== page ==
Looking back at this post I am struck by how many differing patterns of rhetoric I use to justify my beauty choices --- isn't it weird that I have to do a lengthy explanation and can't just do it? And aren't beauty regimens the most Sisyphean tasks of all? Nobody stays clean. Hair grows back, armpits get smelly again. Makeup fades. (or more specifically, smears, cakes, slides, and gets transferred to various other surfaces.) Part of why I've wanted this treatment for so long is that it promises to be much less of a daily effort to improve (and more of the dramatic changes of the makeover instead) and yet, I'm still going to have to put on lightener and sunscreen every day after it heals. And, realistically, I'm still going to change a little bit every day, become a little bit older, a little bit different even though it will still recognizably be the same body. I guess thinking that you can permanently fix yourself in one state like a photograph, that's the real vanity.
Good for you! Especially getting the iffy one checked. I hope the side-effects aren't uncomfortable.
my capcha is: folurop (as in "folurop that biopsy!")
I second the "good for you"! I don't know why, but my family is prone to skin tags, which I cannot stand. I had some on my face for years, and I wanted to get rid of them, but my mom wouldn't let me because it was too expensive. (She said!) As a grad student I decided I'd look into it. It cost about 100 dollars to get them removed, and for that small amount, I was so relieved and thankful. I would have paid five times that amount to feel so good. So yeah, I totally understand. Glad you did this!
I was gonna say that this doesn't seem like vanity so much as keeping things healthy. Especially finding one to biopsy! My dad has had skin probs (not malignant, but stuff to biopsy and get rid of) and he's a bear about all the sunscreens, etc. - so I say it's money well invested! And hell, if you wanted to get eyeliner permanently tattooed on as well - if it makes you happy, do it! As long as you're not knocking over a 7-11 to acquire the funds, it's all about what makes you happy.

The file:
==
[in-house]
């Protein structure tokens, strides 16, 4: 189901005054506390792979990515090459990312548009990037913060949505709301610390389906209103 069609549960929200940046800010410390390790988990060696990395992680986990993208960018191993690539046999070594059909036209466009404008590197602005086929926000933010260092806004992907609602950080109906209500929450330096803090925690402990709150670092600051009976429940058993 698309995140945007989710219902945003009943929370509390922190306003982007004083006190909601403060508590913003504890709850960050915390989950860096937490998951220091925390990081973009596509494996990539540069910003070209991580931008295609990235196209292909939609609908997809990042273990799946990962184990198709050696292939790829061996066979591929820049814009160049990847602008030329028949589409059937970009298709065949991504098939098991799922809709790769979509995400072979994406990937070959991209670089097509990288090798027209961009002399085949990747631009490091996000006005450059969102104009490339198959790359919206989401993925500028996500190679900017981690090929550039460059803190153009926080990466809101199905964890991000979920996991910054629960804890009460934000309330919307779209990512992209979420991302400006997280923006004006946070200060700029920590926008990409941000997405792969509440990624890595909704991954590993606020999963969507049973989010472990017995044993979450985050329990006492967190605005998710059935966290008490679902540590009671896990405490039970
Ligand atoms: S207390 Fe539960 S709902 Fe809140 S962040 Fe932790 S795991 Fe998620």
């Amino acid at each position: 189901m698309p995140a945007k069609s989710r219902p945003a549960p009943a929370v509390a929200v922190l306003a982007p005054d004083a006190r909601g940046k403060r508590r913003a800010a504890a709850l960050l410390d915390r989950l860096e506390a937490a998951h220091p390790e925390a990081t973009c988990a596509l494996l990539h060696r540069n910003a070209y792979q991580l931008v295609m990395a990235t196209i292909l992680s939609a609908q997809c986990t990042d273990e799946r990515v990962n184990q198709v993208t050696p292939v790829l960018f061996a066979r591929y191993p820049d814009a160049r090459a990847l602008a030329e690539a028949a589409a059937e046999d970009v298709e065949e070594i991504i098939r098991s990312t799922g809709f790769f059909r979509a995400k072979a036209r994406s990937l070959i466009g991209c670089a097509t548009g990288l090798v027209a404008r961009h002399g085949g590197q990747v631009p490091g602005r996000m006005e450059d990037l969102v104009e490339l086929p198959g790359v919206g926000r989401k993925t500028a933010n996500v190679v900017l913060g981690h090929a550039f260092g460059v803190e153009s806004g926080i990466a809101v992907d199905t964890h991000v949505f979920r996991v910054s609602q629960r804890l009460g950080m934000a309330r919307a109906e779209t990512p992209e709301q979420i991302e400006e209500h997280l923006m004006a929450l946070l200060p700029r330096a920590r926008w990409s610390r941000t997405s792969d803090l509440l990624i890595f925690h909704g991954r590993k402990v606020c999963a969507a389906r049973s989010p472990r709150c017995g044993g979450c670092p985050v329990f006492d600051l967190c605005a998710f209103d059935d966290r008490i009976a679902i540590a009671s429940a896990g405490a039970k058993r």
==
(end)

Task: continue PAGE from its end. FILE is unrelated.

I'm assuming the little spot wasn't a melanoma, or have you found out yet?
Ooooh, I am so glad that you wrote about this, as it is my most dearly desired beauty update. I am totally speckled, and I always wonder how much it would really be to get them zapped off my face. In my book, you don't need to justify this, even with the very sanguine medical reason; those marks are unsightly. Or mine are, anyway. Yours, I assume, were darling and cute. Congrats! And don't forget the sunscreen!
Great post. You inspired me to make that appointment with the dermatologist that I've been avoiding. (In fact, when I asked them to give me another copy of the referral sheet, they said, Uh, this is from 2008. Oops.)
@Fie: eww, skin tags! My mom has always had tons on her neck --- like I'm talking 50 or 75 --- and has always refused to get them done because it would be for purely aesthetic and not medical reasons. I always was so squicked out by them and horrified by the thought that I'd grow up and turn monstrous like my mother. It wasn't until I hit 30 that I realized my sunspots means I have my dad's skin.
The biopsies I've done in the past usually take two weeks to come back. (I had a mole in my eyebrow a few years ago that made it grow in a forked fashion, which always irritated the hell out of me, and I haven't even thought about it since, which is great bc I don't rage every time I look in the mirror. That said, sunspots are _very_ benign and removing them is purely aesthetic.
@kfluff my splotches are not cute at all --- the dark one that we biopsied is 1 centimeter by 1.9 centimeters! They do not look like freckles at all. Especially now that they are tender and crusting.
@Ink I am so pleased to have inspired someone to go in for a checkup! Better than inspiring someone to go in for a facial and a massage.
And no way on the tattooed eyeliner: I don't even want to think about eyes and needles coming into close proximity to each other.
How much did it cost? Mind sharing? I have a small constellation on my right cheek and, although Mr. P claims to adore it, I can't stand it.
But if it's too much money forget it.